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In literature, a symbol is something that represents something else.
A symbol is a person, a place, an activity or an object that stands for something beyond itself.
The item that seems to be a symbol can represent itself. For example, a rose may be a gift from a man to a woman and it is simply that: the gift of a rose. However, on a deeper, symbolic level, the rose may also have some hidden significance. Roses are often symbolic of love. Red roses are symbolic of passion. A white rose is symbolic of love or innocence. A rose might be symbolic of beauty, while the rose's thorn could infer that beauty can sometimes cause pain.
Symbolism is a form of figurative language, which should not be taken literally.
Figurative use of language is the use of words or phrases that [imply] a non-literal meaning, which does make sense or that could [also] be true.
As a culture, we unconsciously use symbols to represent other things all the time. A peace sign signifies peace, as does a dove. A dollar sign represents money. The eagle is symbolic of freedom or of the United States. Green often implies envy; red is sometimes symbolic of anger. Black is symbolic of death or evil. For instance, years ago in old cowboy movies, the good guys wore white hats, while the bad guys wore black hats. Someone accused of being a coward in one of these films was said to have a yellow stripe running down his back. Literally, there was no stripe; it was a figurative way of saying someone was fearful: afraid to risk his safety or his life.
It is not unusual to have to search for symbols in a story. One indication that symbolism may be used in a story is the repeated reference to an object. If the color red is used repeatedly, it's quite possible that it is being used symbolically. Animals are symbolic. The fox is associated with sneakiness. Snakes are often associated with evil. Birds are also symbolic. In "The Raven" by Edgar Allan Poe, the bird symbolizes loneliness, loss and death.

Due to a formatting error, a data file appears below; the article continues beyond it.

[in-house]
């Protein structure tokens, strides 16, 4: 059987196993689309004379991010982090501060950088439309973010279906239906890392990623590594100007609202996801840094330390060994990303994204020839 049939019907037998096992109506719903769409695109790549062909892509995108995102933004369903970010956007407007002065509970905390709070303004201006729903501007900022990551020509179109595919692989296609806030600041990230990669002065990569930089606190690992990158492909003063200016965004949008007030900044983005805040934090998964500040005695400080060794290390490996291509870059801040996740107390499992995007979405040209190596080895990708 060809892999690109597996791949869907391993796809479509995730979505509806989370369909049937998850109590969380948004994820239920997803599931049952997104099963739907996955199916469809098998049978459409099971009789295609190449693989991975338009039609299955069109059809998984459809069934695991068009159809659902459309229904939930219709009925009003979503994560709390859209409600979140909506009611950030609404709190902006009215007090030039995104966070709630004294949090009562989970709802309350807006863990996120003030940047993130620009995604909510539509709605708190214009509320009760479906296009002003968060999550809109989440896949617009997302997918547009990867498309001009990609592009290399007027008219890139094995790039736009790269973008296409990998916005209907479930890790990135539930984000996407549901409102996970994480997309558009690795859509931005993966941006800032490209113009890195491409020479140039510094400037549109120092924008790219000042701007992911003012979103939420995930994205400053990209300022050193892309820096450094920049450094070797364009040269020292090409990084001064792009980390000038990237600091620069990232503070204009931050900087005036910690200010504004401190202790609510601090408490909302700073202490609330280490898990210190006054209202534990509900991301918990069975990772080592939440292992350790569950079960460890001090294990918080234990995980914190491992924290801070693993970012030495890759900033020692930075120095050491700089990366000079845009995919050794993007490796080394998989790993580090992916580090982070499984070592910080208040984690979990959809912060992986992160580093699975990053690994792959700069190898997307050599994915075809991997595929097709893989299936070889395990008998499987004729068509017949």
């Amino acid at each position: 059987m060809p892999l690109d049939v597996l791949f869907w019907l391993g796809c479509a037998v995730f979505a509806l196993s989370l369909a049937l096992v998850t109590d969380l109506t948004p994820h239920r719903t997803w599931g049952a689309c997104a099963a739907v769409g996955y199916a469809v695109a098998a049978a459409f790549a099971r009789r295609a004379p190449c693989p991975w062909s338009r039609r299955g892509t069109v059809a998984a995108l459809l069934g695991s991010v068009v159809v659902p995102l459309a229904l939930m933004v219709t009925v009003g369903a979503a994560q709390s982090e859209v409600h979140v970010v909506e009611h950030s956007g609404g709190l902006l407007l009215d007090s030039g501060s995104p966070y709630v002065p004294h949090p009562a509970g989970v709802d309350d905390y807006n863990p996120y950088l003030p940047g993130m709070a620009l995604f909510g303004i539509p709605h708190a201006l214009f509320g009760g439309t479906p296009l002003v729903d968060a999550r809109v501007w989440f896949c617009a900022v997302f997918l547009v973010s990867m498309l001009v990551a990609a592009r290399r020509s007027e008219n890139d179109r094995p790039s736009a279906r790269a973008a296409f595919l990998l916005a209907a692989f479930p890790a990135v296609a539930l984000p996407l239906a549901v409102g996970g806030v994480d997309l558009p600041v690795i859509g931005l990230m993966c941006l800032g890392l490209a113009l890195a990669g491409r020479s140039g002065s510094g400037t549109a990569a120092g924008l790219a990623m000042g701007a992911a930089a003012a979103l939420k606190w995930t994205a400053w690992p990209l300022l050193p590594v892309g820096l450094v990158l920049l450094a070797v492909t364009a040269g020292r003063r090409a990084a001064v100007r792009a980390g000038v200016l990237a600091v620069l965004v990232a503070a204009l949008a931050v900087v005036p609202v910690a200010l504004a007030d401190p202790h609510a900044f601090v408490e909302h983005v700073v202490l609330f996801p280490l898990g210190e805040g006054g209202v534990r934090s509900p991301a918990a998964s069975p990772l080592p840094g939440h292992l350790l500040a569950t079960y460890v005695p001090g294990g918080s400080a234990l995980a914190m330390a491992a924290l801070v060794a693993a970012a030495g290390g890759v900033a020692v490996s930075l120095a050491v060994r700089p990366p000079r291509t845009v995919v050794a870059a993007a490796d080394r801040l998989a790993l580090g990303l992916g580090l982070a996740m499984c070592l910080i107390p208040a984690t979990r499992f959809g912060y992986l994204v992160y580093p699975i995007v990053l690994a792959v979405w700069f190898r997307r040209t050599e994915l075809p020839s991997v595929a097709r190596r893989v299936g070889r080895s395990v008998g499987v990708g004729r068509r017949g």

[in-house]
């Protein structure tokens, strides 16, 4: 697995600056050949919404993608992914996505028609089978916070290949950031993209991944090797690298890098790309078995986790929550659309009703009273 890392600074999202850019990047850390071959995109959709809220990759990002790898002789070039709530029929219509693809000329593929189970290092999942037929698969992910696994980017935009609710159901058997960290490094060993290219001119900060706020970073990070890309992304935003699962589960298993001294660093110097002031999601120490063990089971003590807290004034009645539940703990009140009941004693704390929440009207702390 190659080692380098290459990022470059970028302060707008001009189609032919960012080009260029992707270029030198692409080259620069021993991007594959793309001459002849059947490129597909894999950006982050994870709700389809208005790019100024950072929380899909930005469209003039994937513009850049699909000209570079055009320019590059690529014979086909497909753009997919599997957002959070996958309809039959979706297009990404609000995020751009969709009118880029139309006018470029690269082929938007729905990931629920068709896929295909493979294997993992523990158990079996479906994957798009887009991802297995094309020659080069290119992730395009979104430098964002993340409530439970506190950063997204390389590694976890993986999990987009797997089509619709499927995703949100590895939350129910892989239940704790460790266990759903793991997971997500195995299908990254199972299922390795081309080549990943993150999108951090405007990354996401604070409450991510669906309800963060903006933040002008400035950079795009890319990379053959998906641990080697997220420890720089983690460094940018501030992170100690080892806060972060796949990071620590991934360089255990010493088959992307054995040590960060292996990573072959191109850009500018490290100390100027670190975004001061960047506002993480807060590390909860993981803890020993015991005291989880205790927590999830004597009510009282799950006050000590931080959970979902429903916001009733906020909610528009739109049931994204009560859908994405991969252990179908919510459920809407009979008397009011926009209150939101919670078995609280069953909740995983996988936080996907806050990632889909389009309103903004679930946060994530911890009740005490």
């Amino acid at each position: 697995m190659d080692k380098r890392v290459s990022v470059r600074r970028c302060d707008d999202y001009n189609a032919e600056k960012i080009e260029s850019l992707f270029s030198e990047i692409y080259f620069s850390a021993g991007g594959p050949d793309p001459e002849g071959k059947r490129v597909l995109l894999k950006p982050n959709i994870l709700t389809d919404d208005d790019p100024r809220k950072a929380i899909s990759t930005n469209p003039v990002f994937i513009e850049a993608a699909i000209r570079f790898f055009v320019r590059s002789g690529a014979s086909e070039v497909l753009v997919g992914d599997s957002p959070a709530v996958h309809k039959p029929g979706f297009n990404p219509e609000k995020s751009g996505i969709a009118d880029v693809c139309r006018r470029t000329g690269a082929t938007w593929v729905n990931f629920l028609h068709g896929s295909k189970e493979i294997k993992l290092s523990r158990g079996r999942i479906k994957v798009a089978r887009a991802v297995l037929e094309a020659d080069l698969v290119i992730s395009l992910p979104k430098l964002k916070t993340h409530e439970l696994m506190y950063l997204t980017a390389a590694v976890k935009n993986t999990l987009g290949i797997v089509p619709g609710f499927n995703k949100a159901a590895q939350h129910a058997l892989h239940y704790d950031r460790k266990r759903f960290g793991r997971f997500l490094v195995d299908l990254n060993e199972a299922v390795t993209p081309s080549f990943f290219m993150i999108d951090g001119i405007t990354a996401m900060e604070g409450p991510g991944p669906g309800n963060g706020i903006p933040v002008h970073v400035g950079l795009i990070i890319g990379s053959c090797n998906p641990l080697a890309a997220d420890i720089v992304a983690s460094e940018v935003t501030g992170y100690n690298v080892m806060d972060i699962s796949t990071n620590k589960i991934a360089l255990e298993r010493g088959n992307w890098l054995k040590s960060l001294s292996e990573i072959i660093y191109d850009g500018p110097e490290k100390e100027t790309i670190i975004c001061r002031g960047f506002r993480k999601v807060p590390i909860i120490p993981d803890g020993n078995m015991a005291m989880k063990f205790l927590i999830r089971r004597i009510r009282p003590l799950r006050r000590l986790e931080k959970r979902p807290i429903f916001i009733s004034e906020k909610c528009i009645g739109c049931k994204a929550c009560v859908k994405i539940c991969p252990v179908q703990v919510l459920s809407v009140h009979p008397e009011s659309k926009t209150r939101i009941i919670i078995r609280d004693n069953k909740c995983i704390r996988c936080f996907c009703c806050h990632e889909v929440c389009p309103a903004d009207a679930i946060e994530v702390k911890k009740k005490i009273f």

The use of symbols allows an author to share information on more than one level. While there may be one story being told on the surface, the use of symbolism provides deeper layers to a piece of literature, conveying another hidden message.
In Poe's short story "The Tell-tale Heart," the old man's eye is believed by many to be symbolic. On the surface it is the characteristic of the old man who is murdered in the story. However, repeated reference to the eye makes it symbolic. It could symbolize the narrator's inability to see the world clearly—hindered by his madness. It may symbolize death: the old man may have an inclination of the narrator's intent, even though his eye is clouded with age and/or infirmity. The eye might also be symbolic of truth, or vigilance (watchfulness). In this case, the old man's eye may symbolize the narrator's inability to escape undetected.
Symbolism is subjective in nature. If you are searching for symbolism in a piece of literature, look for objects, colors, etc., that are referred to continually. Search for the symbolic meaning and then draw a logical correlation between the action of the story and the significance of the symbol in providing deeper insights into the author's tale. There is some poetic license that may be taken in searching for symbolism. However, you must collect information that supports your reasoning. If the support is not there, you cannot make a case for the use of symbols: for symbols serve to tell a story on a level different—perhaps hidden—from the story on the surface.
The Language of Literature. McDougal, Littel and Company: Illinois, 2006.
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